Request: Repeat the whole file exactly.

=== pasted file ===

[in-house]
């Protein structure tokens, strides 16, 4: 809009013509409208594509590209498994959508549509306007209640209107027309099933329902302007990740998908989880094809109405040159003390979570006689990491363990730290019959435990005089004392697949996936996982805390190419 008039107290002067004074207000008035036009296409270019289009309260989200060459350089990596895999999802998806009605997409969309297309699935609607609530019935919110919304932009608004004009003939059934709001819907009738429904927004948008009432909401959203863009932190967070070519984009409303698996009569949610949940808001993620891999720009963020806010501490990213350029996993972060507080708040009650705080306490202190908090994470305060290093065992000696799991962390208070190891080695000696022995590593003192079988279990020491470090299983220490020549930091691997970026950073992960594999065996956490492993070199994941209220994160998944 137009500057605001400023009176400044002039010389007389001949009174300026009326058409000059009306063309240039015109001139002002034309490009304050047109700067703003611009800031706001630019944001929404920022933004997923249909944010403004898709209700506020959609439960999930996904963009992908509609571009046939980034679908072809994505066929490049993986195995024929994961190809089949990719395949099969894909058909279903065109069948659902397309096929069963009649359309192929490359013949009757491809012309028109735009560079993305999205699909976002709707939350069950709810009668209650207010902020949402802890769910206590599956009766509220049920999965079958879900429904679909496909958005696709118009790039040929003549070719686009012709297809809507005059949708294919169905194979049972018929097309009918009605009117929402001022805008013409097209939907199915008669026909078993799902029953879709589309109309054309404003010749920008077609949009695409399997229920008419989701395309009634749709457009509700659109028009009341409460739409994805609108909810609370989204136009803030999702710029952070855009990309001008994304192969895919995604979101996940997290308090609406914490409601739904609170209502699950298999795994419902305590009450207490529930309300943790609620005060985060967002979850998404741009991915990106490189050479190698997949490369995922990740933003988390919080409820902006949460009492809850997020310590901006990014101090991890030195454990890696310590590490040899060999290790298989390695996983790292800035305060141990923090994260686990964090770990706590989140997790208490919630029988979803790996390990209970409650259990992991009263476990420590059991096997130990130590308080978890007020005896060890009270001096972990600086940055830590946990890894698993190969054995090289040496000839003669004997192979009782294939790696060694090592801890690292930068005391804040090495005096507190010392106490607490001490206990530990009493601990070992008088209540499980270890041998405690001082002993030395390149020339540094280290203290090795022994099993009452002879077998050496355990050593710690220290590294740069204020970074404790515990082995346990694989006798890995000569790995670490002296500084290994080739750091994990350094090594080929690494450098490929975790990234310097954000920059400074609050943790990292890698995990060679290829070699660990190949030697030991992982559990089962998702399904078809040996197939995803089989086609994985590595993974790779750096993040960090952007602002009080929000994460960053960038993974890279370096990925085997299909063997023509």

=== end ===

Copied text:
[in-house]
């Protein structure tokens, strides 16, 4: 809009013509409208594509590209498994959508549509306007209640209107027309099933329902302007990740998908989880094809109405040159003390979570006689990491363990730290019959435990005089004392697949996936996982805390190419 008039107290002067004074207000008035036009296409270019289009309260989200060459350089990596895999999802998806009605997409969309297309699935609607609530019935919110919304932009608004004009003939059934709001819907009738429904927004948008009432909401959203863009932190967070070519984009409303698996009569949610949940808001993620891999720009963020806010501490990213350029996993972060507080708040009650705080306490202190908090994470305060290093065992000696799991962390208070190891080695000696022995590593003192079988279990020491470090299983220490020549930091691997970026950073992960594999065996956490492993070199994941209220994160998944 137009500057605001400023009176400044002039010389007389001949009174300026009326058409000059009306063309240039015109001139002002034309490009304050047109700067703003611009800031706001630019944001929404920022933004997923249909944010403004898709209700506020959609439960999930996904963009992908509609571009046939980034679908072809994505066929490049993986195995024929994961190809089949990719395949099969894909058909279903065109069948659902397309096929069963009649359309192929490359013949009757491809012309028109735009560079993305999205699909976002709707939350069950709810009668209650207010902020949402802890769910206590599956009766509220049920999965079958879900429904679909496909958005696709118009790039040929003549070719686009012709297809809507005059949708294919169905194979049972018929097309009918009605009117929402001022805008013409097209939907199915008669026909078993799902029953879709589309109309054309404003010749920008077609949009695409399997229920008419989701395309009634749709457009509700659109028009009341409460739409994805609108909810609370989204136009803030999702710029952070855009990309001008994304192969895919995604979101996940997290308090609406914490409601739904609170209502699950298999795994419902305590009450207490529930309300943790609620005060985060967002979850998404741009991915990106490189050479190698997949490369995922990740933003988390919080409820902006949460009492809850997020310590901006990014101090991890030195454990890696310590590490040899060999290790298989390695996983790292800035305060141990923090994260686990964090770990706590989140997790208490919630029988979803790996390990209970409650259990992991009263476990420590059991096997130990130590308080978890007020005896060890009270001096972990600086940055830590946990890894698993190969054995090289040496000839003669004997192979009782294939790696060694090592801890690292930068005391804040090495005096507190010392106490607490001490206990530990009493601990070992008088209540499980270890041998405690001082002993030395390149020339540094280290203290090795022994099993009452002879077998050496355990050593710690220290590294740069204020970074404790515990082995346990694989006798890995000569790995670490002296500084290994080739750091994990350094090594080929690494450098490929975790990234310097954000920059400074609050943790990292890698995990060679290829070699660990190949030697030991992982559990089962998702399904078809040996197939995803089989086609994985590595993974790779750096993040960090952007602002009080929000994460960053960038993974890279370096990925085997299909063997023509």